The latest from Cumberland County officials is that Rep. Rick Glazier’s lead over GOP challenger Jackie Warner is down to just 20 votes. There are nearly 1,000 provisional ballots still to be counted. Incredible. From the Fayetteville Observer:
The Board of Elections is scheduled Wednesday to spent most of the day counting by hand 946 provisional ballots cast on Election Day, which could affect the ultimate outcome in the Glazier-Warner contest.
“I feel really glad,” Warner said after the tally. “I’m hoping I’ll pick up some more votes with the provisional ballots.”
Voters whose addresses are in doubt or vote in the wrong precinct are given provisional ballots that are inspected later.
The board is scheduled to do a voter canvass Friday, when the returns from last week’s elections become final.
Warner already has asked for a recount, but election officials said they can’t do it until after Friday’s canvass.
For more on the several races that are still being finalized, check out this Carolina Journal story by David Bass.Read full article » No Comments »
What in the world is NC State teaching about the First Amendment? From the Technician’s latest story about the debate over free speech in the Free Expression Tunnel: (emphasis is mine)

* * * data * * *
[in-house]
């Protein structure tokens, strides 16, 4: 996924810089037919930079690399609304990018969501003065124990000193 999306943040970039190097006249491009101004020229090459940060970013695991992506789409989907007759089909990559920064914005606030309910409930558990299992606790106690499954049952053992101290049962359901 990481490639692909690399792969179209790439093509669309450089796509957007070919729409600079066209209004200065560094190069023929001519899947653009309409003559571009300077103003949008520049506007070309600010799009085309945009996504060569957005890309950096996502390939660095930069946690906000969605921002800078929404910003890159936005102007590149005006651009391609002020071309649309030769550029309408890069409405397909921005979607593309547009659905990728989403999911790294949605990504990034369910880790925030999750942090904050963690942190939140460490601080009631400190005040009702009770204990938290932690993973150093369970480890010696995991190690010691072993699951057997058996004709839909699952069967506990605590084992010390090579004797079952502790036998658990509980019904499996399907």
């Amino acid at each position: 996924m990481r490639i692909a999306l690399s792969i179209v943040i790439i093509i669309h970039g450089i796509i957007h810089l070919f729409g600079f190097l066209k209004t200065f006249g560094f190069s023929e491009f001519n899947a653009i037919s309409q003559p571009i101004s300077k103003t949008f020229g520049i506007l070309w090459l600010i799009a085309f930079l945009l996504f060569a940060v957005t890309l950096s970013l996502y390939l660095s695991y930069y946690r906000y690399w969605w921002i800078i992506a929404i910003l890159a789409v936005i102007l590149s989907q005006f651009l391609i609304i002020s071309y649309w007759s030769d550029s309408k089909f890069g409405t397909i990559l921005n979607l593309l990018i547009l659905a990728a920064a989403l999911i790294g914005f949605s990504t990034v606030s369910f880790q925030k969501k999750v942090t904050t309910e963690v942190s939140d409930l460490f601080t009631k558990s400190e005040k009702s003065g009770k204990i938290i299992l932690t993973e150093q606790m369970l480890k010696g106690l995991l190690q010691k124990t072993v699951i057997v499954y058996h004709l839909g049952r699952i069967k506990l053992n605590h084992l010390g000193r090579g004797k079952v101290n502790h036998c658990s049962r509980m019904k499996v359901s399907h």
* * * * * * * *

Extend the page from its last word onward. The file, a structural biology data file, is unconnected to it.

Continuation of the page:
According to another student at the meeting, the question of how long it will be before physical violence is rising among the student body.
The student also suggested the name of the Free Expression Tunnel be changed to the “expression tunnel,” with students required to obtain approval for writings in the tunnel prior to painting.
The idea of the Speech Police is alive and well at NC State.Read full article » No Comments »
That quote comes from JLF’s Joe Coletti, who describes in this Carolina Journal story the fallacy of the state’s Certificate of Need law, which purports to hold down health care costs by limiting supply, but which actually does the opposite.
Theoretically, by allowing fewer providers of expensive services — such as open-heart surgery, organ transplants and air ambulance service — fewer people would use them. This would keep insurance premiums low and reduce the amount of tax dollars spent on Medicaid, Medicare, and uninsured patients.
This premise was false, Coletti said. The hospitals that were allowed to provide the services developed monopolies and were able to charge higher rates for them.